Smith adds Mohan promised her she could move from the basement to the upstairs unit on April 1.

“He won’t let me move upstairs unless I sign an agreement saying I won’t smudge,” she says.

Smith took her eviction notices to the Residential Tenancy Branch for dispute resolution. In the first meeting, the arbitrator found there was “insufficient evidence to conclude that the tenant has unreasonably disturbed or adversely affected the other tenants.”

The arbitrator dismissed Mohan’s application for an early end to tenancy.

In the meantime, Smith was referred to the Public Interest Advocacy Centre for free legal counsel.

After hearing her case, lawyers Kate Feeney and Erin Pritchard advised Smith to submit a complaint to the B.C. Human Rights Tribunal.

“From a legal perspective, smudging’s a spiritual practice, so it’s protected under the Human Rights Code. … The landlord must justify his conduct,” says Feeney.

As far as Feeney knows, Smith’s case is the first of its kind to come before the tribunal.

“There’s been some cases that touch on similar issues in the prison context, like the right for prisoners to smudge, but not in the residential tenancy context,” she says.

When reached for comment, Mohan didn’t shy away from saying why he wants Smith out.

“What she does is she smokes up the whole place. We agreed there was no smoking or anything like that in the unit,” he tells the NOW, reiterating that he thinks Smith is smoking weed.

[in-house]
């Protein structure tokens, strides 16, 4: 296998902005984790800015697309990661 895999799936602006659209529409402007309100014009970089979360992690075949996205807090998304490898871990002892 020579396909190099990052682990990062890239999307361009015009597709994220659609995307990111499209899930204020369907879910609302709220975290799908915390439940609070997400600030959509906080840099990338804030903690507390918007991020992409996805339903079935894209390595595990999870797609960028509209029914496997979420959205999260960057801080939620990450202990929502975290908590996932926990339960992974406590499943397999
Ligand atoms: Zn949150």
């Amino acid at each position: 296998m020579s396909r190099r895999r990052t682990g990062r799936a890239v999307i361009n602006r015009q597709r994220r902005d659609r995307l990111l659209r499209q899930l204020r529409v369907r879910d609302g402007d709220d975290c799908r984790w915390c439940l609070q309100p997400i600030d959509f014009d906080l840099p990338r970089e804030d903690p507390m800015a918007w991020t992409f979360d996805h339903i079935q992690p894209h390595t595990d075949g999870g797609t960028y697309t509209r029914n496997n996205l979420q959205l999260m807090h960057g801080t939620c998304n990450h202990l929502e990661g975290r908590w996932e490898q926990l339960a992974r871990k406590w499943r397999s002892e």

The first time Mohan realized Smith was smudging, he says he had to “stagger out” of the house.

“I was absolutely going to go unconscious. That’s how much smoke there was. … All of our air circulates and that’s how unaccommodating she’s trying to be. She doesn’t care. She says, ‘It’s my right,’ but she doesn’t care about anybody else,” says Mohan.

The property owner, who owns both sides of the duplex but lives with his parents down the road, notes he’s a “very, very good, fair landlord,” and has been very accommodating to Smith. He says he put a dishwasher in her two-bedroom suite and reduced her rent from $1,350 to $1,200.

“I thought I was helping her. … I try to do my best, but when tenants try to take control and be vindictive like this, it’s unacceptable,” says Mohan, adding he’ll likely file a fourth eviction notice. “I have cultural and religious practices as well, and they require a lot of incense and burning things, but we have fans; we make sure that our practices don’t disturb other people.”

© 2017 Burnaby Now